This 14th Century Emperor Is Still The Richest Man In History

Elon Musk and Bernard Arnault’s fortunes are impressive, but experts still believe that the richest person in history is African emperor Mansa Musa—and here’s why.

The world has seen its fair share of billionaires throughout the centuries, from CEOs of luxury conglomerates to the modern tech mogul. However, the richest man in history isn’t John Rockefeller, Bill Gates, Bernard Arnault, Elon Musk, or even Jeff Bezos. He lived centuries ago, the 14th century to be exact, and his wealth was so vast that historians claim it can’t be measured or equaled in any way. The man in question is African emperor, Mansa Musa, who ruled the Mali Empire in 1312, as per History

An illustrated rendition of Mansa Musa's likeliness
An illustrated rendition of Mansa Musa’s likeliness/Photo by HistoryNmoor via Wikimedia Commons

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“Contemporary accounts of Musa’s wealth are so breathless that it’s almost impossible to get a sense of just how wealthy and powerful he truly was,” shared Rudolph Butch Ware, associate professor of history at the University of California, with the BBC.

Building a Powerful Empire

Mansa Musa inherited the throne after his Mansa Abu-Bakr, abdicated it for a maritime expedition to find the edge of the Atlantic Ocean, as per History. The new emperor clearly took his new role seriously, as he managed to expand the empire to a considerable size, annexing 24 cities including Timbuktu. According to the South China Morning Post, Mansa Musa reportedly never lost a battle—and most territories willingly agreed to be a part of the Mali Empire due to the high quality of life it provided to citizens.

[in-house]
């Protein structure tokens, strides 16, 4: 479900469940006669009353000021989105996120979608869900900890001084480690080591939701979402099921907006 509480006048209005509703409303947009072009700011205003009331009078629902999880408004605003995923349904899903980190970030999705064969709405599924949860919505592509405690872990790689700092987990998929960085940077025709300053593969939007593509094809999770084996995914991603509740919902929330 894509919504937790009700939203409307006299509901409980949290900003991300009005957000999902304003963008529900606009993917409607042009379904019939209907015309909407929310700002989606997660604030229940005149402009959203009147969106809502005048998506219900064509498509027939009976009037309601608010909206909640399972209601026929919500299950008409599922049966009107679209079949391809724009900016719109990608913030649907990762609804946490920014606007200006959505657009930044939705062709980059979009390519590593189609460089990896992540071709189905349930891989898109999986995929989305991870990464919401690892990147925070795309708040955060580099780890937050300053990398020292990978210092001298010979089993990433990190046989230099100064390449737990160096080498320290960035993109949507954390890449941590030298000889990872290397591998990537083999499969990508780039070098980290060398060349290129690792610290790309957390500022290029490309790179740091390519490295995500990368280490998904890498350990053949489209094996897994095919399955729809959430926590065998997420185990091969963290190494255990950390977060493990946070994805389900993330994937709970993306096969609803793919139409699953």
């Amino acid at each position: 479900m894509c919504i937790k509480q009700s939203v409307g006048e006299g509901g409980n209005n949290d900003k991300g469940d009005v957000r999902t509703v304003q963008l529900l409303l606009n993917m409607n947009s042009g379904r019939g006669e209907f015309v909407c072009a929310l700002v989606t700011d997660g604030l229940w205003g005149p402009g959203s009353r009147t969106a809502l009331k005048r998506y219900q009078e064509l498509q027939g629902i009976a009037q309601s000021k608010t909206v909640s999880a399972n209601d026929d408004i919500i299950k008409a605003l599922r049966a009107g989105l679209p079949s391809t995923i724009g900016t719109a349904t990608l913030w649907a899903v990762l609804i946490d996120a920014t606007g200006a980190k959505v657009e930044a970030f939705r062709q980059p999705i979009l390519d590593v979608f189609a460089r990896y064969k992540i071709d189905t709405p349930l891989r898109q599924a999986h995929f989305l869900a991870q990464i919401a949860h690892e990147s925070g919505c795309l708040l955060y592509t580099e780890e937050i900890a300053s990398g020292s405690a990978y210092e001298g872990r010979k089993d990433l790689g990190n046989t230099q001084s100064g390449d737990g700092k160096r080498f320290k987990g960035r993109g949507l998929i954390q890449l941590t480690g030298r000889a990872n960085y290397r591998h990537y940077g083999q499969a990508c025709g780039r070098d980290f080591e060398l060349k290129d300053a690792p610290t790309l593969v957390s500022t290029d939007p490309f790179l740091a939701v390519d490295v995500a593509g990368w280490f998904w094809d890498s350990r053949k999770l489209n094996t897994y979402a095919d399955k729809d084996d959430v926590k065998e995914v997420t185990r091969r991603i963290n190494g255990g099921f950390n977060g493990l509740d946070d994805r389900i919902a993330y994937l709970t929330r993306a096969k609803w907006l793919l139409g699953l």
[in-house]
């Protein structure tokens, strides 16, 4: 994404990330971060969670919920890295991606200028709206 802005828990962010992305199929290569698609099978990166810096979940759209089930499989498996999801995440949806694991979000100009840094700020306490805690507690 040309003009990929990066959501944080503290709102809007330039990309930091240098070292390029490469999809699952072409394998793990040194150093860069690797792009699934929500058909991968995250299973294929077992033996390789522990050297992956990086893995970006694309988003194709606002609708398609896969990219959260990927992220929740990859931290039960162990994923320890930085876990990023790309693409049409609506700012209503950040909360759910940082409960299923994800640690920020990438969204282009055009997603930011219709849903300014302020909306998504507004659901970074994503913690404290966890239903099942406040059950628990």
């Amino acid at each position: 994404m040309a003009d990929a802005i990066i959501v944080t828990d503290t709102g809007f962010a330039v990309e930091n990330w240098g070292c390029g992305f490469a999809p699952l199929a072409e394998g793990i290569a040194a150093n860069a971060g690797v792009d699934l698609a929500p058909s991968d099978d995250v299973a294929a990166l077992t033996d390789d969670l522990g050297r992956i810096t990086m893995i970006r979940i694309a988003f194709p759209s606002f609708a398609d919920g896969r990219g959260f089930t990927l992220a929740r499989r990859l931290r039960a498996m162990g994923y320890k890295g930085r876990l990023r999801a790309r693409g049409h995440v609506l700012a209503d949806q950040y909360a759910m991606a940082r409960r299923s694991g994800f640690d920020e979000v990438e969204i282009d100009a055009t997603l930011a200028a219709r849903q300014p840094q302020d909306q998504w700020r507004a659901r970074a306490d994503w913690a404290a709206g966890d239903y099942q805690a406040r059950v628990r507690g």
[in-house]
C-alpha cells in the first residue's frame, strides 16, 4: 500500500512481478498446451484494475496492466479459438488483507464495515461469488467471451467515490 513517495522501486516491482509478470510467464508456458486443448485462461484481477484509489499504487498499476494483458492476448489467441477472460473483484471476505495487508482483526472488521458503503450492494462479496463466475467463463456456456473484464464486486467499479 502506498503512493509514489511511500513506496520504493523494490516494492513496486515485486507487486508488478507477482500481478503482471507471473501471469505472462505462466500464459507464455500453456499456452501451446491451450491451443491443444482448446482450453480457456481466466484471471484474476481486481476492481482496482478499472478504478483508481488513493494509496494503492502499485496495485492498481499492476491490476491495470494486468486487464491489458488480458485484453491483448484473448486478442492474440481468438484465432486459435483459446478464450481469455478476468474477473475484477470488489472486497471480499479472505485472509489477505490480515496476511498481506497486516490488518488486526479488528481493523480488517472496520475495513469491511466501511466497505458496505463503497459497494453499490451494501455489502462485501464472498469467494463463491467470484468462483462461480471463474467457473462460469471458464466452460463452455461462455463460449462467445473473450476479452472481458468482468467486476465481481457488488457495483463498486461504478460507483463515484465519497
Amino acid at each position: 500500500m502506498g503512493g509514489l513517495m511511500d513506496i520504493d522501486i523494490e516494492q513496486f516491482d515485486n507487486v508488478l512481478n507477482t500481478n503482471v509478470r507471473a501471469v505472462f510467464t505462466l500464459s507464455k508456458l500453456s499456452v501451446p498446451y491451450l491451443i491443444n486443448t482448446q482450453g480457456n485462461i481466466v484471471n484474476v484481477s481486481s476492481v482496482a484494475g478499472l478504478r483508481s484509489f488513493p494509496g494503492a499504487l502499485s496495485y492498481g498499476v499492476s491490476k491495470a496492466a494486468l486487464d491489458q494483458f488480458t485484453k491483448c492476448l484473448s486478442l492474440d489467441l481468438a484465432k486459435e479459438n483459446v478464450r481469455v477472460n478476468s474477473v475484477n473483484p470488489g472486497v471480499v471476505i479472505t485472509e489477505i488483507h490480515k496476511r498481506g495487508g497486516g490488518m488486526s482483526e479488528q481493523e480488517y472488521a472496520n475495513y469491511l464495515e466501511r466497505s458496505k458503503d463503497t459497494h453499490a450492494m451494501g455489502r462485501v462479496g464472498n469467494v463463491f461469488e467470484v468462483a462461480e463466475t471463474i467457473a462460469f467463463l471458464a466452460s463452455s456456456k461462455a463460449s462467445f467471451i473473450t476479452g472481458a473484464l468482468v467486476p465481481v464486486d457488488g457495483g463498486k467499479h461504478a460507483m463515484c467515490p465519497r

A map depicting the vast expanse of the Mali Empire at the end of Mansa Musa's reign
A map depicting the vast expanse of the Mali Empire at the end of Mansa Musa’s reign/Photo by Gabriel Moss via Wikimedia Commons

The sizable empire also provided immense natural resources, the most precious being salt and gold. According to the British Museum, the Mali Empire possessed almost half of the Old World’s gold during Mansa Musa’s rule. This was quite impressive considering that, at the time, most European nations were experiencing a lack of resources and civil wars that ravaged their lands, as per History

“As the ruler, Mansa Musa had almost unlimited access to the most highly valued source of wealth in the medieval world,” explained Kathleen Bickford Berzock, a specialist of African art at the Block Museum of Art, to the BBC.

Though the Mali Empire flourished and its citizens enjoyed elevated economic status, the outside world didn’t know about Mansa Musa’s generosity and impressive wealth until his trip to Egypt 1324.

The Legendary Trip to Egypt 

Mansa Musa turned heads during his Hajj pilgrimage to Mecca, as the emperor was a devout Muslim. Traveling in style doesn’t begin to describe the opulence of the ruler’s trip, as he brought an entourage of 60,000 people and a variety of treasures along with him.